A lifetime on Merseyside, the first diesel on Liverpool docks

No. 32 was bought to replace a fireless locomotive destroyed in a German bombing raid. For 26 years the engine plied its trade around the dockyards of Liverpool, handling freight in and out of the docks’ railway system.

From the coast to the backbone of England

The diesels in Liverpool docks outlasted steam by some years but even their term of office was to end as the dock system declined, no. 32, the first to arrive, was one of the first to be withdrawn.

Data File

Built: 1944 Hunslet Engine Co. Leeds
Engine: Gardner 813 204 hp
Transmission: Foot Operated Friction Clutch
Tractive Effort: 14,500 lbf.

46 years on the Mersey

The docks estates at Liverpool and Birkenhead were for many years controlled by the Mersey Docks & Harbour Board which operated a fleet of steam locomotives for shunting the sidings and transferring wagons between sites. In hazardous areas of the docks (i.e. oil terminals) the Docks Board owned and operated a number of fireless locomotives to prevent sparks from causing fires. During the Second World War, however, one of these fireless locomotives was destroyed by enemy action.

To replace this engine the Harbour Board approached the Hunslet Engine Co., Leeds, which resulted in the purchase of a Diesel Mechanical Diesel Shunter. This was works number 2699 and on delivery became Mersey Docks & Harbour Board Fleet No. 32. The engine was named “Huskisson” in memory of the eminent Liverpool politician who died on the opening day of the Liverpool and Manchester Railway in 1830.

No. 32 was the first diesel locomotive purchased by the Mersey Docks & Harbour Board giving the engine a unique place in the history of Merseyside. The whole of this engine’s working life was spent hauling freight in and out of the docks, warehouses and goods yard on the Liverpool waterfront.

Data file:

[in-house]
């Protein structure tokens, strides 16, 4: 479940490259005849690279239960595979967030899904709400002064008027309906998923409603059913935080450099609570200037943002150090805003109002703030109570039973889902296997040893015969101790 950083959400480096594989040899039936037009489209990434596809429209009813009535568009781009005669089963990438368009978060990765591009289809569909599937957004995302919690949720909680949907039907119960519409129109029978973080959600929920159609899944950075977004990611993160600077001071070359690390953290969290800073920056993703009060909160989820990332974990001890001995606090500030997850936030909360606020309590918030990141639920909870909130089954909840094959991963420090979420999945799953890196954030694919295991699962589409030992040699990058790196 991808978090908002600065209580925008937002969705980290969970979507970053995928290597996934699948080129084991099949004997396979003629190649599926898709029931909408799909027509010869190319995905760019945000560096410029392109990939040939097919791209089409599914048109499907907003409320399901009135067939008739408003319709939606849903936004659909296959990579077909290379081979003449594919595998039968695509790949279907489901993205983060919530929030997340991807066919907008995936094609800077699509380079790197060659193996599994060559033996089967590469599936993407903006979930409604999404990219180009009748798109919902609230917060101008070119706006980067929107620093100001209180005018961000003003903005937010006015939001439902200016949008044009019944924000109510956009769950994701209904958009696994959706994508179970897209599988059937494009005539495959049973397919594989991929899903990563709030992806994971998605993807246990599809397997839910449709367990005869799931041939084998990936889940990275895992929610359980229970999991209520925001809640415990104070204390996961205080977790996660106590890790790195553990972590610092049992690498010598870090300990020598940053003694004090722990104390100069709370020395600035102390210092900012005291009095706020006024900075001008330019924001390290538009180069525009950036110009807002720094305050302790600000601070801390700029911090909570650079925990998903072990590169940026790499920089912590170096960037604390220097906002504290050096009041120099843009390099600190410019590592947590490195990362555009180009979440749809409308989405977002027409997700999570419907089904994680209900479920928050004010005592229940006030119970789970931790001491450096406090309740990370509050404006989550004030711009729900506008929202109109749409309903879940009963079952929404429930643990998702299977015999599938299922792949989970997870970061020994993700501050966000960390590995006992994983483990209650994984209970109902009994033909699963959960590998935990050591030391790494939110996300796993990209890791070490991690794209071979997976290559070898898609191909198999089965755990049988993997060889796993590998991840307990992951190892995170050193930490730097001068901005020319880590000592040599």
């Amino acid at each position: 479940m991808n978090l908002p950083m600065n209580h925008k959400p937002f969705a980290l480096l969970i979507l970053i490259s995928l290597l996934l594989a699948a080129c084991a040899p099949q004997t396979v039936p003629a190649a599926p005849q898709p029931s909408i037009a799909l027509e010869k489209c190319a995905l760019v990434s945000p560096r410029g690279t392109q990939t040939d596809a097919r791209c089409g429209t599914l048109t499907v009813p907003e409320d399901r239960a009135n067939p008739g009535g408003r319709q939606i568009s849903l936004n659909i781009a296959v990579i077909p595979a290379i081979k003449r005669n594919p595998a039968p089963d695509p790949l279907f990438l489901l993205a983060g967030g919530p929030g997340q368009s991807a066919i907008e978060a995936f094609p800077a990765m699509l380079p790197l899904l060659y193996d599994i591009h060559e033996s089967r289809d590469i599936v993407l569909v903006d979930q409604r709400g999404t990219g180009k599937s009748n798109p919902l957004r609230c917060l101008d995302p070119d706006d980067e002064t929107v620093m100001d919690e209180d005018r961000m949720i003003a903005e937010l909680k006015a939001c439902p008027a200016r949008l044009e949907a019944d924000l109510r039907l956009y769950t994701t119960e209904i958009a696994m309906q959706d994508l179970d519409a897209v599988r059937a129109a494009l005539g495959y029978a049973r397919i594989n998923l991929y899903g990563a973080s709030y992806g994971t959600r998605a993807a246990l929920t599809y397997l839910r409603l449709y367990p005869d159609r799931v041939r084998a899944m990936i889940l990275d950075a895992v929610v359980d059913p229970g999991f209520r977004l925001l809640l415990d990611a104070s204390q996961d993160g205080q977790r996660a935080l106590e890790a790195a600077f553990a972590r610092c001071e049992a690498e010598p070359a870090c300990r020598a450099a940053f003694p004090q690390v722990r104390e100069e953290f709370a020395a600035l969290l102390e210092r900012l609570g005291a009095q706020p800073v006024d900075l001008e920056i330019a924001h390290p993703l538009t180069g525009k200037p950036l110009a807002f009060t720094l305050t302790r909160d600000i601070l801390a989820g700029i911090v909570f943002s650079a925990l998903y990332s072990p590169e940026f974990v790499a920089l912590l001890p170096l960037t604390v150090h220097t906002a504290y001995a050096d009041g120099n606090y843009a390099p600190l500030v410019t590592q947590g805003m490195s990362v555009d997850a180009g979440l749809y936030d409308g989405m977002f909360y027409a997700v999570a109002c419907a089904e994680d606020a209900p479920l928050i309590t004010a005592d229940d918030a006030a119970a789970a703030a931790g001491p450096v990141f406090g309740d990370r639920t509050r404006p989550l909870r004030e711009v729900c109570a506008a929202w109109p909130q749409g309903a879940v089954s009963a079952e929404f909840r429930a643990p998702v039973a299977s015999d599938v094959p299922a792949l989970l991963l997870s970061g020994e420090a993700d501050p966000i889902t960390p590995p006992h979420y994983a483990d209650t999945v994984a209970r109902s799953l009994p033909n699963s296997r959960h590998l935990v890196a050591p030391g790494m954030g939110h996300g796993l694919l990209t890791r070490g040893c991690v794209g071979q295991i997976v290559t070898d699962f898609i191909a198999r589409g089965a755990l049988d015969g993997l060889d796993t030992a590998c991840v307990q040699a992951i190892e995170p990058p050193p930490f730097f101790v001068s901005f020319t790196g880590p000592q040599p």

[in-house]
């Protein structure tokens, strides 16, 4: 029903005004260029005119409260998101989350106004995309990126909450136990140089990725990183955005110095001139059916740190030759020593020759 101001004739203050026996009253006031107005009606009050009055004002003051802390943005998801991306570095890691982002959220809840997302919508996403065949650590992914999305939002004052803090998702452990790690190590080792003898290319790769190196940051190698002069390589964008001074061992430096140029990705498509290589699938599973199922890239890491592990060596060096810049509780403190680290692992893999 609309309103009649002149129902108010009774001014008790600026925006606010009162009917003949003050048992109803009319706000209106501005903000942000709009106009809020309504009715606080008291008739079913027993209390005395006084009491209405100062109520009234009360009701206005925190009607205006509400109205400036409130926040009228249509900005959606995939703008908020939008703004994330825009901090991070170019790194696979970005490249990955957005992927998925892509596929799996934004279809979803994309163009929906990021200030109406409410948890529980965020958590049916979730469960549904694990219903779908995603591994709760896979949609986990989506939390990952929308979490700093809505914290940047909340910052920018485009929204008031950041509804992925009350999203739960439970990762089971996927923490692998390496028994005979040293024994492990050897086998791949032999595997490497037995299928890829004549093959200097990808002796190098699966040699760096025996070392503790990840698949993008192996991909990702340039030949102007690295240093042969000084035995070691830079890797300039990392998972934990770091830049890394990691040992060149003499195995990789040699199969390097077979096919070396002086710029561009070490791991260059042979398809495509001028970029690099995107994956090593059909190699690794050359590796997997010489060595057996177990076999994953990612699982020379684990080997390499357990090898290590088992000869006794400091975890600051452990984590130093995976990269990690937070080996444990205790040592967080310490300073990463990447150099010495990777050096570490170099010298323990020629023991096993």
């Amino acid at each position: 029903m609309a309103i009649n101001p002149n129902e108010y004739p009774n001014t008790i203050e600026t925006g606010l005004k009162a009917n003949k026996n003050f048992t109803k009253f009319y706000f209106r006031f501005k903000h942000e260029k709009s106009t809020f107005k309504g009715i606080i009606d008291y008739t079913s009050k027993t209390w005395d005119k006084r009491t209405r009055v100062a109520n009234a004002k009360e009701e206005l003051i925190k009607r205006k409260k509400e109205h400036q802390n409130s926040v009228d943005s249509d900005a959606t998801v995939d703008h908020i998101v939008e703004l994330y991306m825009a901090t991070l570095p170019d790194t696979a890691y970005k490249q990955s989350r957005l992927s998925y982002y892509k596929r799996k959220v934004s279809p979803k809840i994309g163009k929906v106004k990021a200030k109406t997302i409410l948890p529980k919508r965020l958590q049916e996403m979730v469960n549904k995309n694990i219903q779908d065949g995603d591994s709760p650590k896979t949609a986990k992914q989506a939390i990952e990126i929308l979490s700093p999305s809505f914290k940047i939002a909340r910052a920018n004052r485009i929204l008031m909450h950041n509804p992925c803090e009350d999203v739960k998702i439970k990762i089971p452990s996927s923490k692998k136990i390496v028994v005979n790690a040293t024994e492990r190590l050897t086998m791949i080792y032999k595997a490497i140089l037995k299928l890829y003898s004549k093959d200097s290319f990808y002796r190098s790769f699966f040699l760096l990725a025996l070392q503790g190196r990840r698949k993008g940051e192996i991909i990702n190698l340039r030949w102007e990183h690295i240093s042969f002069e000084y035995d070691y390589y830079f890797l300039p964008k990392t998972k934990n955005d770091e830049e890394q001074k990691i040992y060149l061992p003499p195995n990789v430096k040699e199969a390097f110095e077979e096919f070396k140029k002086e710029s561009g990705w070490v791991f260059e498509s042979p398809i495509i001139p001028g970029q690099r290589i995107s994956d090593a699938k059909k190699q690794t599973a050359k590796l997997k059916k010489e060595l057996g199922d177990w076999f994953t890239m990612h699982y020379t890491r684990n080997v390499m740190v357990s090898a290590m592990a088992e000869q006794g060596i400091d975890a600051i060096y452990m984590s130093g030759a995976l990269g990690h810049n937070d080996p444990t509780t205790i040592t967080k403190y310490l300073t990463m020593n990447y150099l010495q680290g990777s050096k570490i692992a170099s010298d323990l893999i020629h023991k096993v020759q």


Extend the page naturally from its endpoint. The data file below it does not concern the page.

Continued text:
By 1965 the amount of freight handled by the docks system had declined to such an extent that the two steam locomotives held in reserve were sold off and the system was left in the hands of the 10 diesel locomotives which were in daily operation. Faced with the continuing decline in docks traffic, it was decided in 1970 that the older locomotives in the diesel fleet should be sold off and ‘Huskisson’ was the first to be offered for sale.

46 years beside the Mersey Estuary to the banks of the River Worth

The locomotive was purchased by a private member of the Keighley and Worth Valley Railway (Mr. Ben Wade) and arrived on the Worth Valley under its own power in January 1971. It initially saw much useful service on the Railway, primarily acting as shunter in one of the Railway’s yards and saw occasional use on the main branch line on works-trains and hauling short passenger services during special events.

However like all aging machines, a work-worn 32 was finally withdrawn and the long process of overhaul was begun by its owner. At the diesel gala in June 2014, 32’s long journey back to health was completed and the locomotive was able to take its place in the line-up for the weekend and has since seen occasional passenger use on two coach Keighley – Ingrow shuttles at diesel galas and special events.